Why you should care about website accessibility

For a lot of companies, the accessibility of their website is a factor that features much further down the list than a lot of other required or desirable factors.

On the surface, configuring your site so it can be used by those with additional needs might seem like a lot of work for little reward – but when you realise that 8.5 million people in the UK are registered as having a disability, not ensuring access for all can have a big business impact.

To understand why accessibility is vital, it’s important to understand what it means for a website…

What does accessibility mean?

For lots of people, the term accessibility conjures images of ramps, lifts and dropped curbs that allow easy wheelchair access to a building – and while correct, both the architectural application and the image of a wheelchair user put too narrow a meaning on the term.

Accessibility extends to any ‘occupation’ – that’s to say any task or action that a person may want or need to undertake – and the term ‘disabled’ or someone with ‘disabilities’ extends well beyond physical limitations – and into issues relating to differing cognition, mental function and sensory needs.

So, in website terms, it’s useful to think of ‘accessibility’ as simply making the site accessible and useable for anyone – regardless of any impairment, reduced ability or external conditions.

A broad spectrum

A broader look at the population’s range of abilities sees a wide variety of conditions that should be accounted for in web design:

  • Visual issues – including people who are blind, have reduced vision, colour blindness or sensory sensitivity to colours and light levels.
  • Auditory issues – people who are deaf, have a reduced range hearing – or have sensory issues that relate to particular noises and pitch levels.
  • Physical issues – including musculoskeletal issues leading to reduced movement, any inability to use limbs that ruling out standard device control methods and any cognitive issues leading to difficulties in movement.
  • Learning disabilities – leading to issues with movement, understanding of content and ability to interact with devices.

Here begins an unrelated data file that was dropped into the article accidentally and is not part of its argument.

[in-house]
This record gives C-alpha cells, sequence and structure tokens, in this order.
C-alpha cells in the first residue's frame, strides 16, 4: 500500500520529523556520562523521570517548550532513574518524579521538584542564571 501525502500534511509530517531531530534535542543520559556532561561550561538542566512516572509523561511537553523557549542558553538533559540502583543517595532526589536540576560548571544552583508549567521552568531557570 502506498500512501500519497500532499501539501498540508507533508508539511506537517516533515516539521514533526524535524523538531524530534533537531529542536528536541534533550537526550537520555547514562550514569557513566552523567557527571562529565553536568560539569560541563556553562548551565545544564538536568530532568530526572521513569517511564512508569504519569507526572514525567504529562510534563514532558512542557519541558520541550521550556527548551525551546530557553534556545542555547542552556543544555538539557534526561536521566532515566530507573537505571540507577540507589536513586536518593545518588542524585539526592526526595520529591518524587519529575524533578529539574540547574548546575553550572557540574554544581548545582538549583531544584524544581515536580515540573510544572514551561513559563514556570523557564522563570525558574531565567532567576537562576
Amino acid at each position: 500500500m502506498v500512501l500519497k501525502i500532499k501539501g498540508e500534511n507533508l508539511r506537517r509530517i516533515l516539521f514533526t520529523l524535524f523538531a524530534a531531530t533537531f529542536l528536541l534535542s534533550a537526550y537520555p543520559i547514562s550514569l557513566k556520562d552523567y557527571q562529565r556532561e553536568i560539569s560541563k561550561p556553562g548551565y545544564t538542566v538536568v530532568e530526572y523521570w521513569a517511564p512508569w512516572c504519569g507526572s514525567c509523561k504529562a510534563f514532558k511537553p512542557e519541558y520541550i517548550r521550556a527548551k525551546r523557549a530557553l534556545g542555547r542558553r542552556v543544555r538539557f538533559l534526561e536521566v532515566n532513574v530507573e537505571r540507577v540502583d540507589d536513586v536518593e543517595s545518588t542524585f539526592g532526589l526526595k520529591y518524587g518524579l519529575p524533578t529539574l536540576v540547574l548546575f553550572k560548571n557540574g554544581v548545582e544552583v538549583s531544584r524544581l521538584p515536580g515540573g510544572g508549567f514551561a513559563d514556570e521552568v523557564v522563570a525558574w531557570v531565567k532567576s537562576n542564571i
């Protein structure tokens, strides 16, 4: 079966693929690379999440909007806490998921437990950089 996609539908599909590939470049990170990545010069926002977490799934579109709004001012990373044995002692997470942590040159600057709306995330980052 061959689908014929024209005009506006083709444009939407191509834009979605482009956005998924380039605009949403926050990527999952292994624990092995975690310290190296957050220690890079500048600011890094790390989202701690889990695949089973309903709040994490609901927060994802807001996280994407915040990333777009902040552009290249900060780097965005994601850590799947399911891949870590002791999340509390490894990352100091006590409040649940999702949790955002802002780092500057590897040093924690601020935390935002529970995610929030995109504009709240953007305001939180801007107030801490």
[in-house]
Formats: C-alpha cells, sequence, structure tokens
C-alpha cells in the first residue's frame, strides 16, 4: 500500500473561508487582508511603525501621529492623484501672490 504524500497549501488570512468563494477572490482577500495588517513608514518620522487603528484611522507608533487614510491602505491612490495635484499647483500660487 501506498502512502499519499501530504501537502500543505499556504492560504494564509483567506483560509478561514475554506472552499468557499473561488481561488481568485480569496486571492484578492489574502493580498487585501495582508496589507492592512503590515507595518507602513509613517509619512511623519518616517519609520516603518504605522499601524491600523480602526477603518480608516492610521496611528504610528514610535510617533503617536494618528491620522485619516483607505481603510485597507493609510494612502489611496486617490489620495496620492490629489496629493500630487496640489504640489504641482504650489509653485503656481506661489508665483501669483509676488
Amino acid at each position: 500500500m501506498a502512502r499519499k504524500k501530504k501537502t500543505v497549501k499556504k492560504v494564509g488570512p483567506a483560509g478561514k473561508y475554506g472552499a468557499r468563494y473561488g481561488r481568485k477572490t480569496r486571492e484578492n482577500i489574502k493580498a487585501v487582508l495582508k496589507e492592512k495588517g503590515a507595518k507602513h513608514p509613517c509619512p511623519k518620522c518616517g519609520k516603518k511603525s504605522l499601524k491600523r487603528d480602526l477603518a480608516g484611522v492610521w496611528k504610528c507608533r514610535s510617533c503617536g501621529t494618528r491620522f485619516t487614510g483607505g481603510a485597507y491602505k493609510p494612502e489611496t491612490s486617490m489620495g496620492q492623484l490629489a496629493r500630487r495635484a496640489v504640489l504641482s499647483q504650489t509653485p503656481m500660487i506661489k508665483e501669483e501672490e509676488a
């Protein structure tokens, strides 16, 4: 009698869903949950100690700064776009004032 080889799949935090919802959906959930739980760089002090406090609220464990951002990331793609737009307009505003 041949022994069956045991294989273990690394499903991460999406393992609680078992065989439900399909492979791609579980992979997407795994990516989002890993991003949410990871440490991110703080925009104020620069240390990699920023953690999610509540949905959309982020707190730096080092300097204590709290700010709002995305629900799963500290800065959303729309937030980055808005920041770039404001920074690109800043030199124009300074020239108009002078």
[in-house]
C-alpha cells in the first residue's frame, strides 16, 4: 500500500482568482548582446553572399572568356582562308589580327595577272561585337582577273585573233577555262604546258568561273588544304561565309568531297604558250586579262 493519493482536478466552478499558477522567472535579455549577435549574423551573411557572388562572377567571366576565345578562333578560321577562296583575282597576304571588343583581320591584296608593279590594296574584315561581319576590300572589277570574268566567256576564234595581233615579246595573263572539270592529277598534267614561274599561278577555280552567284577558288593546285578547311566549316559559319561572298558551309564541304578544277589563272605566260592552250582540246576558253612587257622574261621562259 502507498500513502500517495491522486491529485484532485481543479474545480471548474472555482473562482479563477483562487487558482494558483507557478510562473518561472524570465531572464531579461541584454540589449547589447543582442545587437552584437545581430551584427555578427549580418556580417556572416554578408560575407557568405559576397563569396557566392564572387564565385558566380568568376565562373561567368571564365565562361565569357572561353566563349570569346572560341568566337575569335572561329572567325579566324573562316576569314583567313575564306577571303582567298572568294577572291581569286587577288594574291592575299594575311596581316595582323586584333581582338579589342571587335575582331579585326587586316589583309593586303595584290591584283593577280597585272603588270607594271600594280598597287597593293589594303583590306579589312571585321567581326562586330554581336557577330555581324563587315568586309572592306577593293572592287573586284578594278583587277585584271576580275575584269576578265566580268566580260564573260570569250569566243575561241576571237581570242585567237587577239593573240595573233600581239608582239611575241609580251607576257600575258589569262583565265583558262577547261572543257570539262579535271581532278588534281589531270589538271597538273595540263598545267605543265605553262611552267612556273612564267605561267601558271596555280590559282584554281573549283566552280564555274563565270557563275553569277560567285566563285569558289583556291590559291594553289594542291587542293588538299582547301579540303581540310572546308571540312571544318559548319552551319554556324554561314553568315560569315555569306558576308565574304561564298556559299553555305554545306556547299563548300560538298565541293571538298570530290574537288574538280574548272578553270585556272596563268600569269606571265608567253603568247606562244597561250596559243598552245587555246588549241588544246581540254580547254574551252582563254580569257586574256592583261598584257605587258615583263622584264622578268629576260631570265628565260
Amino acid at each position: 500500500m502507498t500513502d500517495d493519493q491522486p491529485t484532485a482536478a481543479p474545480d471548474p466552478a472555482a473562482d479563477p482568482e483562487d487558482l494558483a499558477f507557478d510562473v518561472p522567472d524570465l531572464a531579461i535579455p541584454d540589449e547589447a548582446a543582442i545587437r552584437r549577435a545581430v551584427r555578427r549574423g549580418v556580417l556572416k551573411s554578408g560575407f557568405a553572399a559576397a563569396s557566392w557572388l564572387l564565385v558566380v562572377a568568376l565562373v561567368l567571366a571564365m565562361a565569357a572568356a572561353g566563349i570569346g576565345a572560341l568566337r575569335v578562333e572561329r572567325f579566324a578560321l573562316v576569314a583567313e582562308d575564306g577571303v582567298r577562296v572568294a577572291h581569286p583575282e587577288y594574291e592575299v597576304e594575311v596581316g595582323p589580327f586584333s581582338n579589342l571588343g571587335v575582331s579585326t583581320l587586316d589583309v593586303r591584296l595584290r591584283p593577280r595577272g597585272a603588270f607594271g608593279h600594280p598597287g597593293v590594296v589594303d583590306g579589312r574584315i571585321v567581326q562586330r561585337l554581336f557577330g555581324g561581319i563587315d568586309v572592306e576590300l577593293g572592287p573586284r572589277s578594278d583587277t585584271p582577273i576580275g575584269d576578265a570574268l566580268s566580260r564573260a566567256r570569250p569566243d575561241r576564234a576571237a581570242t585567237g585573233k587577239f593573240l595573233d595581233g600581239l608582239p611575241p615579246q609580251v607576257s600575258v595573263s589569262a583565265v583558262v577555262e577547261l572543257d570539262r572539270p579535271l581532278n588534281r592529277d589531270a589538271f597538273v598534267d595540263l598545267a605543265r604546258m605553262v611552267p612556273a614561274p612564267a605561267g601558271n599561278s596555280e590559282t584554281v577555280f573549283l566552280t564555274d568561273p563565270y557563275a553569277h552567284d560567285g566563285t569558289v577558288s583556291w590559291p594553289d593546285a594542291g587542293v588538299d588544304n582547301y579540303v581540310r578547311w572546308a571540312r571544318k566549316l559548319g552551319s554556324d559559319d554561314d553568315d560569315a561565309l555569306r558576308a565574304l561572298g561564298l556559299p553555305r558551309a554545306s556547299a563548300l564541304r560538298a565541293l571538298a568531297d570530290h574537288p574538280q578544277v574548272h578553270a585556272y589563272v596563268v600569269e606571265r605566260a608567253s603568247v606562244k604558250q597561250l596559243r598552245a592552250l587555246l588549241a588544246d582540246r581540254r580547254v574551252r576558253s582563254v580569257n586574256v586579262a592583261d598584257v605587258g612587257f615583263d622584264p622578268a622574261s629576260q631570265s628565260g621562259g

• Autistic spectrum conditions – resulting in sensitivities to site design, colours and noises.

Environmental limitations

While we tend to think about accessibility as being human conditions that limit access to sites, there are also environmental conditions that can limit a person’s ability to access and use a website:

  • Old technology that doesn’t cater for the latest design features
  • Speech driven search and browsing owing to user’s situation
  • Limited network speed
  • Working in areas of high noise or light interference

Benefits of accessibility

Before considering any business benefits, there’s a significant moral and ethical argument for ensuring accessibility for people of all abilities and in all conditions.

A great deal of companies put their ethical responsibilities before any business considerations – and this should always be taken into consideration when something as significant as a company’s web presence is in question.

Limiting access can damage your reputation

Social media makes it extremely easy for your bad decisions around accessibility of a site to become a much more widely publicised problem than you would intend. Your decision to limit accessibility is not shared by social media platforms – meaning you can make it hard for people to use your service – but you can’t stop people telling the world about your ethical shortcuts!